USAT Referee Development Program Seminar

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USAT Referee Development
Program Seminar
Rev. 24—3/1/15
Today’s Agenda
 Competition Rules
 USAT Referee Development Program
 Fundamentals of Refereeing
 Competition Basics
 Corner Judge Duties and Responsibilities
 Prohibited Acts
 Referee Duties and Responsibilities
 Junior Competition Rules
 TA Duties and Responsibilities
 Video Replay
 Other Things You Should Know
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Today’s Agenda
 Practical
 Hand Signals Practice
 Scoring Practice
 Match Practice
 Questions and Answers
 Written Exam
4/13/2015 2
Referee Development Program
 Mission
 To develop USAT Referees at all levels
through education, standardization and
practical application.
 To certify and promote referees using a
systematic approach based on participation
and merit.
 To ensure a fair competition environment for
athletes in pursuit of competitive excellence.
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Section 1:
Fundamentals of Refereeing
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What is the referee’s job?
From WTF’s Foundations of Refereeing:
There are general principles which the referee
in any sport must fully understand and
adhere to. These principles:
 Protect the integrity of the competition
process.
 Protect the physical safety and the trust of
the competitors.
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Referee responsibilities
 Number One responsibility is the safety of
the competitors.
 The referee is there to ensure fair play, and
manage the competition fairly. This enables
both players to perform at the best of their
ability.
 Good refereeing is based on common
sense.
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Remember Three Fundamentals!
 Safety
 Fairness
 Common sense
Everything you do as a referee relates back to
these basic principles.
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Qualities of a Good Referee
 Integrity
 Confidence
 Decisiveness
 Consistency
 Calmness under pressure
 Thorough knowledge of the Competition Rules
 In-depth understanding of the evolving game
 Wisdom and experience to apply the Competition
Rules correctly
 Strong sense of motivation
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More Qualities of a Good Referee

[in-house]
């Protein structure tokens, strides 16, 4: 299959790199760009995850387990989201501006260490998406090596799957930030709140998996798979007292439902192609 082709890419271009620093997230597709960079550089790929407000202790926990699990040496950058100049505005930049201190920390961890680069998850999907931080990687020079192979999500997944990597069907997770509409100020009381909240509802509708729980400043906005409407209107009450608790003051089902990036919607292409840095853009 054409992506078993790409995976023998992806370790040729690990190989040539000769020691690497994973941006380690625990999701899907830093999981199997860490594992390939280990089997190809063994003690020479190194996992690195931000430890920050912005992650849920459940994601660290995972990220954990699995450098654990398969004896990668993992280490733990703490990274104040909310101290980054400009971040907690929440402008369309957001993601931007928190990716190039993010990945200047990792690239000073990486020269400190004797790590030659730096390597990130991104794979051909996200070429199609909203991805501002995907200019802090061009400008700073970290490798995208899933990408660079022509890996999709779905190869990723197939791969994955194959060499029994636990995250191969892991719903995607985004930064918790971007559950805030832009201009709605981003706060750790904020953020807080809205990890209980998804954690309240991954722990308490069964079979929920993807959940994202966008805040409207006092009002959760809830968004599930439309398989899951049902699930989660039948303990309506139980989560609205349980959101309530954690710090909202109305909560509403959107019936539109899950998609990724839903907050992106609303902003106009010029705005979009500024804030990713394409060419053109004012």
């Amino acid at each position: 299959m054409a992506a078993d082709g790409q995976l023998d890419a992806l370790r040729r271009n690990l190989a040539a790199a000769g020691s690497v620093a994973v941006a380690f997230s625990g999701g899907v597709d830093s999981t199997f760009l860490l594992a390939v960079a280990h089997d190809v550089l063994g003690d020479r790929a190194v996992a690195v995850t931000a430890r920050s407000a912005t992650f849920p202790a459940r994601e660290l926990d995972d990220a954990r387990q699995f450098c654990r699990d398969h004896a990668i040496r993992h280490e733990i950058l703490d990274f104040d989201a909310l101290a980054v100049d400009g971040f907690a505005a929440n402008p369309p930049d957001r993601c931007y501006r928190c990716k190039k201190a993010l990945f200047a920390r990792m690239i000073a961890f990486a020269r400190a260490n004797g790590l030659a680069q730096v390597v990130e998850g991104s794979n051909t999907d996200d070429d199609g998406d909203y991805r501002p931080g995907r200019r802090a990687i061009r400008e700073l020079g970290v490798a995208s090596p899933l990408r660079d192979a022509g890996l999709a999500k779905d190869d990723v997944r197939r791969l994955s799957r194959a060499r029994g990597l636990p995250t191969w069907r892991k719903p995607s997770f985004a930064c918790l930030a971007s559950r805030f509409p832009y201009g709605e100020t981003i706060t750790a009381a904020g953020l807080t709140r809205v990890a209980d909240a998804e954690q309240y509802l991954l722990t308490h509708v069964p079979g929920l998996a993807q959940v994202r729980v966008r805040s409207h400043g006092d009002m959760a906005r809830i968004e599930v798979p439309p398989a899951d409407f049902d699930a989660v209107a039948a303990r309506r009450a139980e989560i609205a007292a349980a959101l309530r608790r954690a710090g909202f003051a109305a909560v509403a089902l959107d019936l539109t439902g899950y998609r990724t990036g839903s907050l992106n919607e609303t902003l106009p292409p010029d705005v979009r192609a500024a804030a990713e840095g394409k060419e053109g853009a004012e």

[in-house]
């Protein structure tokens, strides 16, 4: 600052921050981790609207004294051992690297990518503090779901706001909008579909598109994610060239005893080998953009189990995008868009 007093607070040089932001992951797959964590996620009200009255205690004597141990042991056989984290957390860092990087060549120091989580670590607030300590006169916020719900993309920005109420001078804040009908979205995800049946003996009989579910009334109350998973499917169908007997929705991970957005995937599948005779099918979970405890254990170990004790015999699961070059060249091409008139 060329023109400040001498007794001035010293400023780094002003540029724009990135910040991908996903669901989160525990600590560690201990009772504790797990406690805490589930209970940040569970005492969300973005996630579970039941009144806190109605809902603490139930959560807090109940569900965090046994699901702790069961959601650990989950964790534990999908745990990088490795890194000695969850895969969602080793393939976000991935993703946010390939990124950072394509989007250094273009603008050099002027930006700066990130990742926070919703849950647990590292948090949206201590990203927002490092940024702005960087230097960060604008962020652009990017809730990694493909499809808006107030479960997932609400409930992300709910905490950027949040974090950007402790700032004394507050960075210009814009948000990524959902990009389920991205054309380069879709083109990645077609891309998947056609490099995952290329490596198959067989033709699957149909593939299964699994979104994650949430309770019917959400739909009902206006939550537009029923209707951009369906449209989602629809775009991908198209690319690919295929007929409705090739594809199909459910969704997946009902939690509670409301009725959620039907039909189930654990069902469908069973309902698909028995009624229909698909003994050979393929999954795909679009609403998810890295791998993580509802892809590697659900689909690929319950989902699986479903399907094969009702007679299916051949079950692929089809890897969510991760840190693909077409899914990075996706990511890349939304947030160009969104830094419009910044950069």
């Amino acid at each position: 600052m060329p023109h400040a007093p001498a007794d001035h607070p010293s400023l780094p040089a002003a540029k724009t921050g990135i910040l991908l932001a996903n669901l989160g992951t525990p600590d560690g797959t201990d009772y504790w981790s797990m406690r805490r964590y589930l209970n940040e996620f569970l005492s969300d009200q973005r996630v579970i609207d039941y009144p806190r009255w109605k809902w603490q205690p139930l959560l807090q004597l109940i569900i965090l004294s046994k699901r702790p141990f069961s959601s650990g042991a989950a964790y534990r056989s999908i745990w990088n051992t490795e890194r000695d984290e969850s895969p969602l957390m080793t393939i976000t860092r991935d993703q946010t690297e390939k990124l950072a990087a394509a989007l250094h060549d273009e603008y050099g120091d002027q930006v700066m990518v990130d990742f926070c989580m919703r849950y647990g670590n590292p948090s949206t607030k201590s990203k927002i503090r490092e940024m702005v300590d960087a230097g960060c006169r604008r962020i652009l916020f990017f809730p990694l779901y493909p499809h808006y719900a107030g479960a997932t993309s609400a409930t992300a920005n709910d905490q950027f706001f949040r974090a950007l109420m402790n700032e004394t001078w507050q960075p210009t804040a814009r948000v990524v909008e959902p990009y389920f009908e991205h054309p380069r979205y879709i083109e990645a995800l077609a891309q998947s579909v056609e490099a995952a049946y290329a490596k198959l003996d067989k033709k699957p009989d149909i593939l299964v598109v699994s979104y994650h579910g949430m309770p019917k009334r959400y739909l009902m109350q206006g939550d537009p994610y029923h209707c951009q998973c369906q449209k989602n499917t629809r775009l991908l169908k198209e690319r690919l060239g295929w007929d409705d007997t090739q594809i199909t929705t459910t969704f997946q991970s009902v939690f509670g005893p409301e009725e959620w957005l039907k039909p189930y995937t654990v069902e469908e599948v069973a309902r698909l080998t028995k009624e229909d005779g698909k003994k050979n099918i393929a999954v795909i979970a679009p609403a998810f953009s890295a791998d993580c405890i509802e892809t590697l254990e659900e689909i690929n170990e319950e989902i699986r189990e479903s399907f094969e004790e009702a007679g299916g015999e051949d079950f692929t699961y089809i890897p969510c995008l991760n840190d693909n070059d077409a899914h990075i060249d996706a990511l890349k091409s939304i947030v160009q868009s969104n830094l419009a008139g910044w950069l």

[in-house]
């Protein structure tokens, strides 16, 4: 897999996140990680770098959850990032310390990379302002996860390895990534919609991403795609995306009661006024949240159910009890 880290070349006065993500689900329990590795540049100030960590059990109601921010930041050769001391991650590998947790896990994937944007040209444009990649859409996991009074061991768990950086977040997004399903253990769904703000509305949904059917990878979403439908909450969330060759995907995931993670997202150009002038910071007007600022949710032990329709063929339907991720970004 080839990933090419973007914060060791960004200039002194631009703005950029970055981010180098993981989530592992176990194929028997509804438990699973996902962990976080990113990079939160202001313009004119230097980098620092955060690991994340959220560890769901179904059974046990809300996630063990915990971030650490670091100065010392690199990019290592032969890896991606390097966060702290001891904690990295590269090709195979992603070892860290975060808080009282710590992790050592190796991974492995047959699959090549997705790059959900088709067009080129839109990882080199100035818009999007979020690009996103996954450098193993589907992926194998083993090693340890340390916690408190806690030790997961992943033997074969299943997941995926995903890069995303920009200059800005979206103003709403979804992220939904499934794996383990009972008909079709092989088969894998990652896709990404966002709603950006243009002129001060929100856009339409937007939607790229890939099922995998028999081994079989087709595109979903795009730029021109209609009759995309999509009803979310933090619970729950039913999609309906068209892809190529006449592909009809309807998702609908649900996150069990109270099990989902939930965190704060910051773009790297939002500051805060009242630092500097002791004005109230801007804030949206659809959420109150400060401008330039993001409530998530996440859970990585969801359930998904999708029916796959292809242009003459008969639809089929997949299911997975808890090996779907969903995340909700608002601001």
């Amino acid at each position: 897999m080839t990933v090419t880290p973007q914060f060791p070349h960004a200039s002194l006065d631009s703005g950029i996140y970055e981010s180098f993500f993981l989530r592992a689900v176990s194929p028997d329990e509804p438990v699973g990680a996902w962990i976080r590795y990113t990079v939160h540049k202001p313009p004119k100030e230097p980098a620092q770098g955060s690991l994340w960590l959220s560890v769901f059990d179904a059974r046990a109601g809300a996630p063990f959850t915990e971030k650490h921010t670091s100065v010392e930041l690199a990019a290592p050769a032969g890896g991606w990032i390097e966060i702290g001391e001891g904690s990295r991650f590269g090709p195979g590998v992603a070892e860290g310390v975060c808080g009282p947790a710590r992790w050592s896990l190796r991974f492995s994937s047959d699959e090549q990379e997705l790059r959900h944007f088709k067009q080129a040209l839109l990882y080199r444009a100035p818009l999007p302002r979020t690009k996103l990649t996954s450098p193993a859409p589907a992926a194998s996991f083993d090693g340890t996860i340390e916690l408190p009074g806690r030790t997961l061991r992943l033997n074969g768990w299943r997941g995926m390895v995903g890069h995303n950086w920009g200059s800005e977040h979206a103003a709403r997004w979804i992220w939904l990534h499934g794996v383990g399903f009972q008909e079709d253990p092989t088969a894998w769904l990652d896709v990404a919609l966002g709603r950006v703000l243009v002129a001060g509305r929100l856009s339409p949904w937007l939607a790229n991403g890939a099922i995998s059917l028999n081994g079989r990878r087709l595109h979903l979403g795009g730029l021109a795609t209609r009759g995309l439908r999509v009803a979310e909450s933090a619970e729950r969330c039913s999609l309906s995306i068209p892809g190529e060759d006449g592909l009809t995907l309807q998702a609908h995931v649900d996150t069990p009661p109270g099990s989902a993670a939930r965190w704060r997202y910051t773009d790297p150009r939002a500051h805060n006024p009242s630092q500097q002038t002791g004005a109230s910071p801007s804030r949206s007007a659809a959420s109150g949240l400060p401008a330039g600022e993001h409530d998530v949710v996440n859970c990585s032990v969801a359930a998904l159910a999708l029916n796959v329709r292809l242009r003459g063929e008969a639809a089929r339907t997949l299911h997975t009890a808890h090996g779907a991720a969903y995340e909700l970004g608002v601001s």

 Excellent communication skills
 Ability to observe what’s happening
 Respect for
 Players
 Coaches
 Tournament staff — volunteers, medical,
security, Organizing Committee
 Fellow referees
 Sense of teamwork
 Good physical condition
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Developing “Ring Presence”
 Good physical presentation
 Grooming
 Attire
 Attitude (see “Qualities”)
 Physical poise
 Posture
 Balance
 Graceful movement
 Precise hand signals
 Focus
 Authoritative voice
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Game Day!
 Dressed for the occasion
 Black suit, white shirt, red tie (Team Trials)
 Official USAT Referee Polo shirt (Qualifiers and
National events)
 White TKD or athletic shoes
 No watches or jewelry in the ring
 Well-groomed
 Well-rested — no late-nights until after the event
 On time — even better, early
 No cell phones in the ring!
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Section 2:
Competition Basics
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The Contest Area (Square)
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The Contest Area (Octagonal)
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Protective Equipment
 Mandatory
 Head Protector (must be blue or red to
match hogu)
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Chest Guard
Groin Guard (worn inside Dobok)
Forearm Protector
Shin/Instep Protector
Mouth Guard (white or transparent only)
WTF-approved Gloves (World Class Cadet, 15-17 and 18-32 Black
Belt divisions, optional for others; white, or color must match hogu; halffingered)
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Things to Look for at Inspection
 All mandatory protective equipment
 Approved sensing socks (if using PSS)
 Properly fitting chest guard
 If using PSS, all players in division wear same size, but
exceptions can be made with Ref Chair approval
 Dobok — clean and in good repair
 White V-neck
 Black trim V-neck for Black Belts only
 No tape allowed on uniform (Exception: taping pants leg
with electronic sensor)
 Head protector in good repair
 No cracks, tape, pictures, writing, etc.
 Appropriate belt
 White, Yellow, Green, Blue, Red, Red & Black, or Black
 Stripes are allowed
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Inspection (continued)




Fingernails and toenails clipped
Long hair tied back so it won’t get in the way
No glasses or sport goggles — no exceptions!
No jewelry — including ear studs, nose rings,
eyebrow rings, etc.
 No metallic or hard objects in the hair
 No unauthorized padding or taping (no excessive
taping)
 No metallic or hard plastic braces
 No “do-rags” or anything else on head
(Exception:
religious scarf or head covering)
 With LaJust socks, pants legs can be taped or tucked
into sock — not tucked into shin protector
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Duration of the Contest
 Three rounds of two minutes each, with one-minute
rest period between rounds.
 The contest in each round begins with referee’s
declaration of “Shi-jak” and ends with referee’s
declaration of “Keu-man.”
 Even if the referee has not declared “Keu-man,” the